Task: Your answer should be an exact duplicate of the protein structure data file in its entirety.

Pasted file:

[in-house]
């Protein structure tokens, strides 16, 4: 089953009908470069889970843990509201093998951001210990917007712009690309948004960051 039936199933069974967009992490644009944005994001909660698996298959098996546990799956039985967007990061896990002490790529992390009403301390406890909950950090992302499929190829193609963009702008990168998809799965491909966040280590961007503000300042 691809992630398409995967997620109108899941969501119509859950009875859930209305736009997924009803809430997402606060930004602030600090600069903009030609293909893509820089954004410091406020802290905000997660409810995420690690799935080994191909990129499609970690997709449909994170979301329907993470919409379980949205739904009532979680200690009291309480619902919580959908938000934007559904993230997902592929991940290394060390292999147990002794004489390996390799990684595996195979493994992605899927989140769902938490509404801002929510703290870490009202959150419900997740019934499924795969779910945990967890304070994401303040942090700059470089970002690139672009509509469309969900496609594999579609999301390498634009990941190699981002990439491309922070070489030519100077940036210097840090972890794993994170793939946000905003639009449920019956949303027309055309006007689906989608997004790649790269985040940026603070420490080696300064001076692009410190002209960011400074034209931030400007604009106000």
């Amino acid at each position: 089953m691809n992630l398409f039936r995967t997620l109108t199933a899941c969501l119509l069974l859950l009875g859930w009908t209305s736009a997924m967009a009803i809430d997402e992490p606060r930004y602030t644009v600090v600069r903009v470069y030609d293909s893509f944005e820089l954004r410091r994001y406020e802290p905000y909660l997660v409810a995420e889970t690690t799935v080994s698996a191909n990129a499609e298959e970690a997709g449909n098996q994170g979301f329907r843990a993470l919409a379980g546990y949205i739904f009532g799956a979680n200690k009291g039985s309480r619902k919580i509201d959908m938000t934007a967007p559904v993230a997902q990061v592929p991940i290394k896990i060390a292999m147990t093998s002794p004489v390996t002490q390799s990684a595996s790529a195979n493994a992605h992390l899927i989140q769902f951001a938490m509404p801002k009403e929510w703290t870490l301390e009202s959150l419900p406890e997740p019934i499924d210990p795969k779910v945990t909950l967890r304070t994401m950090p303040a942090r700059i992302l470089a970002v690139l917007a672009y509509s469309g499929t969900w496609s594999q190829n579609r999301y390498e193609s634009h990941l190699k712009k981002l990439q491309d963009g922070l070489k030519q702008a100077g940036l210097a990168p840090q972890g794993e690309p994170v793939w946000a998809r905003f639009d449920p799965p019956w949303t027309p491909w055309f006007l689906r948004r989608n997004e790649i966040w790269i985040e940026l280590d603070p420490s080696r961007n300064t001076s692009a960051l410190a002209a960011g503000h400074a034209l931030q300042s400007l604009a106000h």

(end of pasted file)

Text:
[in-house]
């Protein structure tokens, strides 16, 4: 089953009908470069889970843990509201093998951001210990917007712009690309948004960051 039936199933069974967009992490644009944005994001909660698996298959098996546990799956039985967007990061896990002490790529992390009403301390406890909950950090992302499929190829193609963009702008990168998809799965491909966040280590961007503000300042 691809992630398409995967997620109108899941969501119509859950009875859930209305736009997924009803809430997402606060930004602030600090600069903009030609293909893509820089954004410091406020802290905000997660409810995420690690799935080994191909990129499609970690997709449909994170979301329907993470919409379980949205739904009532979680200690009291309480619902919580959908938000934007559904993230997902592929991940290394060390292999147990002794004489390996390799990684595996195979493994992605899927989140769902938490509404801002929510703290870490009202959150419900997740019934499924795969779910945990967890304070994401303040942090700059470089970002690139672009509509469309969900496609594999579609999301390498634009990941190699981002990439491309922070070489030519100077940036210097840090972890794993994170793939946000905003639009449920019956949303027309055309006007689906989608997004790649790269985040940026603070420490080696300064001076692009410190002209960011400074034209931030400007604009106000």
């Amino acid at each position: 089953m691809n992630l398409f039936r995967t997620l109108t199933a899941c969501l119509l069974l859950l009875g859930w009908t209305s736009a997924m967009a009803i809430d997402e992490p606060r930004y602030t644009v600090v600069r903009v470069y030609d293909s893509f944005e820089l954004r410091r994001y406020e802290p905000y909660l997660v409810a995420e889970t690690t799935v080994s698996a191909n990129a499609e298959e970690a997709g449909n098996q994170g979301f329907r843990a993470l919409a379980g546990y949205i739904f009532g799956a979680n200690k009291g039985s309480r619902k919580i509201d959908m938000t934007a967007p559904v993230a997902q990061v592929p991940i290394k896990i060390a292999m147990t093998s002794p004489v390996t002490q390799s990684a595996s790529a195979n493994a992605h992390l899927i989140q769902f951001a938490m509404p801002k009403e929510w703290t870490l301390e009202s959150l419900p406890e997740p019934i499924d210990p795969k779910v945990t909950l967890r304070t994401m950090p303040a942090r700059i992302l470089a970002v690139l917007a672009y509509s469309g499929t969900w496609s594999q190829n579609r999301y390498e193609s634009h990941l190699k712009k981002l990439q491309d963009g922070l070489k030519q702008a100077g940036l210097a990168p840090q972890g794993e690309p994170v793939w946000a998809r905003f639009d449920p799965p019956w949303t027309p491909w055309f006007l689906r948004r989608n997004e790649i966040w790269i985040e940026l280590d603070p420490s080696r961007n300064t001076s692009a960051l410190a002209a960011g503000h400074a034209l931030q300042s400007l604009a106000h």